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What are some common exceptions to hours-of-service regulations?

On Behalf of | Aug 14, 2020 | Truck Accidents |

Very few people in New York would likely classify a truck accident as a minor “fender-bender.” Indeed, the devastating potential that the massive size of semi-trucks and tractor-trailers presents all but ensure that if you experience such an incident, you may likely end up dealing with serious medical expenses and vehicle repair costs.

You might wonder how is it that a highly trained truck driver could operate their vehicle so recklessly as to cause your truck accident. The truth is that no matter how skilled a truck driver may be, they are still subject to simple stresses such as fatigue. You know that strict hours-of-service regulations exist to help prevent truck driver fatigue. Yet a case involving a seemingly drowsy truck driver may not necessarily mean that they were in violation of them.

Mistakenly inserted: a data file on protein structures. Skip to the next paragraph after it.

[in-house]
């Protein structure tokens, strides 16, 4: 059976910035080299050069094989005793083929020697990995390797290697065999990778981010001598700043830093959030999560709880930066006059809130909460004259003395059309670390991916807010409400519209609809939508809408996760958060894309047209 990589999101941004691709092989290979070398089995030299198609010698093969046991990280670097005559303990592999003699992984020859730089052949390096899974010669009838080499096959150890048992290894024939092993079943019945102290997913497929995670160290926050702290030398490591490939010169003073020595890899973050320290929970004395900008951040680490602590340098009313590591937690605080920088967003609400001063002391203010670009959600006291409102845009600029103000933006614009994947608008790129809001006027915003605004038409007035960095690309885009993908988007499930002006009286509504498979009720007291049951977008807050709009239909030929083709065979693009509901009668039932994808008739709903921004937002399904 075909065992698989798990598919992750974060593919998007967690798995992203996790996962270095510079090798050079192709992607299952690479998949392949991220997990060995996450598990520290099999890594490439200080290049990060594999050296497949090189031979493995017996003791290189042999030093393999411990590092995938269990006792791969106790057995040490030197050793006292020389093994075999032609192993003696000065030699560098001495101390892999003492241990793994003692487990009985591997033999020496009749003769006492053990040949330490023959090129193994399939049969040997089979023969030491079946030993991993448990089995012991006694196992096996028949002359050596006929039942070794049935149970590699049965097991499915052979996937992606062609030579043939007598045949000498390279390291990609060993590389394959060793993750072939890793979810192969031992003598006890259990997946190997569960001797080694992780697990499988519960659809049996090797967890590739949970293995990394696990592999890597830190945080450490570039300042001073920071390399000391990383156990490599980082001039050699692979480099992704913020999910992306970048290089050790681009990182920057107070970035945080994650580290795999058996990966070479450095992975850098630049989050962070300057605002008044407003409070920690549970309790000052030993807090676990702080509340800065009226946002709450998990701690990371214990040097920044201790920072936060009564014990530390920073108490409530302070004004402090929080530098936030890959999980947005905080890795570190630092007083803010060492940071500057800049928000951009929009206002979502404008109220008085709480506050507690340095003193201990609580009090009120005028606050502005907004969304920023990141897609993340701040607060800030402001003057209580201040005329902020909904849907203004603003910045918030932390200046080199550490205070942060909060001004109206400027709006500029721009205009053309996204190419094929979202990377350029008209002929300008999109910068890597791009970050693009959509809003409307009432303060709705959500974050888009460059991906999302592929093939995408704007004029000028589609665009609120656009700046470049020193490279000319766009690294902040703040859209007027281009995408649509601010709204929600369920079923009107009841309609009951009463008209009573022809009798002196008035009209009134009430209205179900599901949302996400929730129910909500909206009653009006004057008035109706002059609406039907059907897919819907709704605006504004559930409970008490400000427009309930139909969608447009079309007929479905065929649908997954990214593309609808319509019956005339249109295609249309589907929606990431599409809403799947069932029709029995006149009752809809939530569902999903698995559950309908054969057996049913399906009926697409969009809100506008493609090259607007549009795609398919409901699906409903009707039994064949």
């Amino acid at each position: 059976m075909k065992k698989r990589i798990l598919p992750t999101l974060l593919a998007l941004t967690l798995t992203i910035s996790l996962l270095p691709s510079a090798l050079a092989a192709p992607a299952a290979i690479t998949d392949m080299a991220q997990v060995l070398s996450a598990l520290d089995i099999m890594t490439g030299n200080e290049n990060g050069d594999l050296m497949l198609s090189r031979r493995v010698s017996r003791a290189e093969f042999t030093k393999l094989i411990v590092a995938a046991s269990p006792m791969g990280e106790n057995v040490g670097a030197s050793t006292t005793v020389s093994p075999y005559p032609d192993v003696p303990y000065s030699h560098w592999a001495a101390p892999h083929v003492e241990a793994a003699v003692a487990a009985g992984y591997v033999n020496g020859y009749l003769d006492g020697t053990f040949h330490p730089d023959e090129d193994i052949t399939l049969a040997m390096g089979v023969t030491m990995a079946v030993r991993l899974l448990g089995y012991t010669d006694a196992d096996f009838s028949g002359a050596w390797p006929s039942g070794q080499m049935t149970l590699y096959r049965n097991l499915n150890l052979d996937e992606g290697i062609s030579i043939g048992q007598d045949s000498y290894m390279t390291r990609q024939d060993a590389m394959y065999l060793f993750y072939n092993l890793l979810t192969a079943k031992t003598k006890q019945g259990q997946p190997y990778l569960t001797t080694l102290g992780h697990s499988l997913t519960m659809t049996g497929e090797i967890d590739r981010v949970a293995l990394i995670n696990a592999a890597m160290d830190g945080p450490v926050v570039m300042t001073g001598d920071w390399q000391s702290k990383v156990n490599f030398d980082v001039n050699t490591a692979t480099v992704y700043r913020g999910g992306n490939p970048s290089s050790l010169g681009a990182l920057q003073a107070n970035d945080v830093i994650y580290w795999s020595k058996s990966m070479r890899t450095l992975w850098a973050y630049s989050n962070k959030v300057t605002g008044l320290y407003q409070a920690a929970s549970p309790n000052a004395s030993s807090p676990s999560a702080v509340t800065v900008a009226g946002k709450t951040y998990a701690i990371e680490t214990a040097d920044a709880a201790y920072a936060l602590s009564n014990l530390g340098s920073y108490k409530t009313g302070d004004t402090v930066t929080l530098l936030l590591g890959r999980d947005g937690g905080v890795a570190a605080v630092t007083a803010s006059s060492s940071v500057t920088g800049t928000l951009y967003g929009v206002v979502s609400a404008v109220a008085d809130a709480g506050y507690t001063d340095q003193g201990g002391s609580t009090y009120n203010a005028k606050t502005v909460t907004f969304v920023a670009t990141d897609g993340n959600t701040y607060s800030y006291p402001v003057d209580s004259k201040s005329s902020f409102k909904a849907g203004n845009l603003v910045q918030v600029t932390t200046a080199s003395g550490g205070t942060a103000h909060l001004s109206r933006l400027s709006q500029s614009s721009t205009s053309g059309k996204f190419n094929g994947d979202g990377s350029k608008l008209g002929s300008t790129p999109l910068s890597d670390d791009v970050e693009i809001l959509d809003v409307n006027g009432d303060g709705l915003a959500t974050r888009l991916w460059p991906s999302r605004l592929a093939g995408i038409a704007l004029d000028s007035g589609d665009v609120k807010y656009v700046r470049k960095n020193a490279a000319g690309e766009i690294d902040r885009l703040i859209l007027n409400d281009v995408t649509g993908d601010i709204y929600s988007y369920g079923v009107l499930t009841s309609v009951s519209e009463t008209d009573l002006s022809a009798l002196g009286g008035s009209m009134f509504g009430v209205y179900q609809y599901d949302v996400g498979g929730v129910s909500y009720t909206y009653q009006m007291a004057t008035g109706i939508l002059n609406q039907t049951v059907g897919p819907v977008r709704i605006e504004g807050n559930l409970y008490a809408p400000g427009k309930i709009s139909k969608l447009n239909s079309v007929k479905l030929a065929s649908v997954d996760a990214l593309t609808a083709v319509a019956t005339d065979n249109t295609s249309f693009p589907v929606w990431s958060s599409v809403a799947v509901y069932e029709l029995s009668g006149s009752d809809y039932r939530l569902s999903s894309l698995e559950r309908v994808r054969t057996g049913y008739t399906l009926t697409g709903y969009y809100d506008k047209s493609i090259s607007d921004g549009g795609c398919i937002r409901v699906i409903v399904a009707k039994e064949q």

The 100 air-mile radius provision

There are exceptions to the standard hours of service regulations set forth by the federal government. The most well-known of these may be the 100 air-mile radius provision. According to the Code of Federal Regulations, this exempts a driver from following the regular regulations (including keeping driving logs) when the driver’s route does not venture outside of a 100 air-mile radius of their point of origin. In addition, the driver must return within 12 hours of their route commencing in order for this exception to apply.

Examining other common exceptions

Several other special exceptions exist that allow truckers to exceed their normally mandated working. For example, if the truck driver that caused you accident was driving in adverse weather conditions, then the law allows them to work for two hours beyond their normally mandated driving time in order to accommodate them. In addition, you should also remember that standard hours-of-service regulations do not apply to vehicles with a gross vehicular weight under 10,001 pounds.